I don't mean to sigh. It's just that independent films -- even independent films by Lisa Ades and Lesli Klainberg, the director and producer of this one -- have been about so much more than kinky sex. I am sure Lynch was right: In the low suburban decade of the fifties, there was enough corrupt sexuality to rub off on all of us. But Blue Velvet also wallowed in its own castration anxiety, trapping us for two hours in a jukebox mind full of Roy Orbison, severed ears, and a kind of alchemical torturing of Isabella's body. Cronenberg's Crash likewise smacked its lips. To be unmoved by characters who, having hurt themselves in collisions, find each other's wounds so lascivious that they go bend fenders all over again doesn't necessarily mean you are in anal-retentive denial, or a philistine with sand in your crank case. Maybe you've just read Gravity's Rainbow. Or Oh What a Paradise It Seems, in which John Cheever "in a lonely fantasy of nomadism" imagined a world "where men and women communicated with one another mostly by signal lights, and where he proposed marriage because she turned on her parking lights an hour before dusk."
True-Hearted Vixens (july 17; 10 to 11 p.m.; Channel 13) on P.O.V. follows two young women, Jane Bolin and Kertia "Moochie" Lofton, to Minneapolis, where they play a truncated season of pro football for almost no money and even a certain amount of injury to their self-esteem. You will like them a lot more than the game and its sponsors.
The Roman Empire in the First Century (July 18 and 25; 8 to 10 p.m.; Channel 13) is a remarkably absorbing forced march from the assassination of Julius Caesar to the consolidation of Augustus to the despotism of Tiberius and Caligula to the reign of Claudius, the disaster of Nero, and the triumph of Trajan, with time out for Cleopatra, Ovid, Jesus, Seneca, and Vesuvius.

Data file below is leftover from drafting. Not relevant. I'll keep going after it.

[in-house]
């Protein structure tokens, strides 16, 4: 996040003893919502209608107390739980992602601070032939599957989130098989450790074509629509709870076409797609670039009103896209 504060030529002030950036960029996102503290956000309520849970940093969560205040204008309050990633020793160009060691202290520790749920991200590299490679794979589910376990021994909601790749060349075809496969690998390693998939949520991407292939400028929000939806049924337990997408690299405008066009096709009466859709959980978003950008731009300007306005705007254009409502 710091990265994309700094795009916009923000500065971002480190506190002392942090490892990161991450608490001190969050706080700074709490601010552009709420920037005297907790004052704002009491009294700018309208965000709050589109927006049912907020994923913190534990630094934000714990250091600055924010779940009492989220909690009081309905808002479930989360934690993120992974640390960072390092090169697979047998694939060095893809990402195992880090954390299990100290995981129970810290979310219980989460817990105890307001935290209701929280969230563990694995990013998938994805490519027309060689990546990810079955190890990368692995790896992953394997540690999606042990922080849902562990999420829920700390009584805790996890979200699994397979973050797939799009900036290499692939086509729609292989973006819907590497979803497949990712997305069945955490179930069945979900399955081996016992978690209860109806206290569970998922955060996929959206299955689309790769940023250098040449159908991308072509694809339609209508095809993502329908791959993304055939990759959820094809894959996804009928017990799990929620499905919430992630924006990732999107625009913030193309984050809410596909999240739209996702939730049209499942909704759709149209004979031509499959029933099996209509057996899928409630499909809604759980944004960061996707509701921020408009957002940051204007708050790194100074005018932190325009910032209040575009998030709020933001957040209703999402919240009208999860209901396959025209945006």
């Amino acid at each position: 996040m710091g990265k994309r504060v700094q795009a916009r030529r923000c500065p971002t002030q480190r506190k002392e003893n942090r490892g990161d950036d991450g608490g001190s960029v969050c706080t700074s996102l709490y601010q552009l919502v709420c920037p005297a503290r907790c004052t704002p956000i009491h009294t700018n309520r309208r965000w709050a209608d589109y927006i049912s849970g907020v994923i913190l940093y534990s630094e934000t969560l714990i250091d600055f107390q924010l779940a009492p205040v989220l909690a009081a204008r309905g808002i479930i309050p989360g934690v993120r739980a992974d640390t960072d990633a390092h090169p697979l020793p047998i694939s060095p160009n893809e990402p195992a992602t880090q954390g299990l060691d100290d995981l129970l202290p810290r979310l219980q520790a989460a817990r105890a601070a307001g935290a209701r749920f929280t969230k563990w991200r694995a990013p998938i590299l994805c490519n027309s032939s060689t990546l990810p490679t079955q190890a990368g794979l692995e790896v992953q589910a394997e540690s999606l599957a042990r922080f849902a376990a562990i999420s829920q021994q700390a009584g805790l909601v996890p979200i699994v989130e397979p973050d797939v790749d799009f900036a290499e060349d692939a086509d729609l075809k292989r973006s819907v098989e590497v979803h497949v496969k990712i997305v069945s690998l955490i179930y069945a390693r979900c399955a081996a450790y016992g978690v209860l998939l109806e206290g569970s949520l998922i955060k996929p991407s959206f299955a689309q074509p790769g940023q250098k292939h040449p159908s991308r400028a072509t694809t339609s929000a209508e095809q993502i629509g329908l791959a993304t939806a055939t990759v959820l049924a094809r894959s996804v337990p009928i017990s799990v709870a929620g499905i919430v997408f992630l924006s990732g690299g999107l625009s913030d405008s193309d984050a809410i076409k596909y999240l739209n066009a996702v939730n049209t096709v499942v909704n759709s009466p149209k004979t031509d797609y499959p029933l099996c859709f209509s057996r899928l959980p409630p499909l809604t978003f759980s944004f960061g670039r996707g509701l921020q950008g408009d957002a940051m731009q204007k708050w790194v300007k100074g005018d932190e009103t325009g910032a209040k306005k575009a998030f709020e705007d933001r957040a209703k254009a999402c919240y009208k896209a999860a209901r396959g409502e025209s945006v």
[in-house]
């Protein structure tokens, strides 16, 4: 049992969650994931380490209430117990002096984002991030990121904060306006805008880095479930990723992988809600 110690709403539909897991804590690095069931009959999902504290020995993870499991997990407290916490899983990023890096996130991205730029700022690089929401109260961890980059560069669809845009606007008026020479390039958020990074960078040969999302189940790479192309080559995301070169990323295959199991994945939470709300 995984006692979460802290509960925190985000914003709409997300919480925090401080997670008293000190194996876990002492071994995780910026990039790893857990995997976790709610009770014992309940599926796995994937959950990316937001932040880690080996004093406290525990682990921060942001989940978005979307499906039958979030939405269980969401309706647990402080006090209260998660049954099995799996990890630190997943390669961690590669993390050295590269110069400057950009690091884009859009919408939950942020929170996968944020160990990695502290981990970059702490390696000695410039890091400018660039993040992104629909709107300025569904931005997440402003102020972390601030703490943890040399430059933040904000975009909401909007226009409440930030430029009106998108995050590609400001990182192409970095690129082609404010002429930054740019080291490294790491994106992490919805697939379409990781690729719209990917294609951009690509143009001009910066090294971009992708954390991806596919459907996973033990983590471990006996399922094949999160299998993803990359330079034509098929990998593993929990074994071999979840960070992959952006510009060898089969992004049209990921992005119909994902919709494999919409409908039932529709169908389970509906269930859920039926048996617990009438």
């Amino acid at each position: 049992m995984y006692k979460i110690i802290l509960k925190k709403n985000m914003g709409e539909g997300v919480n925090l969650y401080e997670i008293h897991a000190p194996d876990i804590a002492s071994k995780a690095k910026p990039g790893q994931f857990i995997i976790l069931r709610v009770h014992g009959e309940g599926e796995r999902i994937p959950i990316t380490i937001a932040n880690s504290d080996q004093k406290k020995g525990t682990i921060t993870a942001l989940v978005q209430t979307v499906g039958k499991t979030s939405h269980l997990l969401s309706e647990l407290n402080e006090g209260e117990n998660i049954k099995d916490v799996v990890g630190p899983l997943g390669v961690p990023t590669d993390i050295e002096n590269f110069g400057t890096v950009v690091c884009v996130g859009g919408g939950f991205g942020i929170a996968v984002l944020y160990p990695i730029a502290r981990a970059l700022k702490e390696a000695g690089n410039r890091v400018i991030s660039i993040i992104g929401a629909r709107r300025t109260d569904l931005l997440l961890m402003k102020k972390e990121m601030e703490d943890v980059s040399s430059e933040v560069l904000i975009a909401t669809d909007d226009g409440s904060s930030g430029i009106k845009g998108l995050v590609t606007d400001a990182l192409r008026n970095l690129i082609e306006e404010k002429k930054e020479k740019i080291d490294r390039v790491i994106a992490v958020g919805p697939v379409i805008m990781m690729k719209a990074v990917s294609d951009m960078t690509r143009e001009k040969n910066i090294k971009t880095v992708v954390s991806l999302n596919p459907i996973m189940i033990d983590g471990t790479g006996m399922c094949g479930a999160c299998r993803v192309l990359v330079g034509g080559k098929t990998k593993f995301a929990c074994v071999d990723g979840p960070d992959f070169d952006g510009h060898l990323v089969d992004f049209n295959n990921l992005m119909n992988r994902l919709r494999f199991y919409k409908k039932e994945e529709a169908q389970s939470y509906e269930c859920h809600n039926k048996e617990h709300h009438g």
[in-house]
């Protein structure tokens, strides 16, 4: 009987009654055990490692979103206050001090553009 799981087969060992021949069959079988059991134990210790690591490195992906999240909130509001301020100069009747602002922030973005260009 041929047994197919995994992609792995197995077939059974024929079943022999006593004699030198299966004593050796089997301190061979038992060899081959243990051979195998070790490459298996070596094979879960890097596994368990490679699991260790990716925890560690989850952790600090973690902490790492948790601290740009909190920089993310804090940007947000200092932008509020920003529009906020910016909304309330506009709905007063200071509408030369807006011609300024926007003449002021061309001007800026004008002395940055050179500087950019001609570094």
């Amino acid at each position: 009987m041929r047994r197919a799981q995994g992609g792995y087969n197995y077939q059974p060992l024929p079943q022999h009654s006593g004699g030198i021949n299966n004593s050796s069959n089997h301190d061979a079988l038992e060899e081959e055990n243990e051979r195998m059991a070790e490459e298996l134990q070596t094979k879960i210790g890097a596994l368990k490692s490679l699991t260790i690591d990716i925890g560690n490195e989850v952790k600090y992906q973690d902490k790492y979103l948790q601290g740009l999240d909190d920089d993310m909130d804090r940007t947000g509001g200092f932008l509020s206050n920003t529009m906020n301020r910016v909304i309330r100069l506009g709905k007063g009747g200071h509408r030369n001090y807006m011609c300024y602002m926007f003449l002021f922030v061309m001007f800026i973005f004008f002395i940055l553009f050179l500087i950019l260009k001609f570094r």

Hysteria: The Def Leppard Story (July 18; 9 to 11 p.m.; VH1) docudramatizes the story of the heavy-metal head-bangers from a spoon factory in depressed Sheffield to guts, glory, drugs, and rehab, and then back again to glory in spite of drummer Rick Savage's missing right arm.
The Breed (July 19; 10 to 11:45 p.m.; Starz!) stars former Highlander Adrian Paul as a good vampire teamed with a so-so government agent, Bokeem Woodbine, to find out if the bloodsuckers plot to waste the rest of us, or we contemplate a genocide on them, or both. Pulp schizoid fantasy with sexy moves by the inscrutable Bai Ling and a creepy Holocaust resonance.
48 Hours (July 20 and 27, August 3, 10, 17, and 24; 10 to 11 p.m.; CBS) moves into its new time period with a series on real mysteries in which true-crime writers join forces with CBS correspondents to have actual points of view on whether, say, Garrett Wilson murdered two of his own children and how come Scott Scurlock in a tree house could talk his friends into robbing eighteen banks in four years before they all got shot. Fascinating departure from the usual news-magazine form.
Indie Sex: Taboos
Thursday, July 19; 10 to 11 p.m.; Independent Film Channel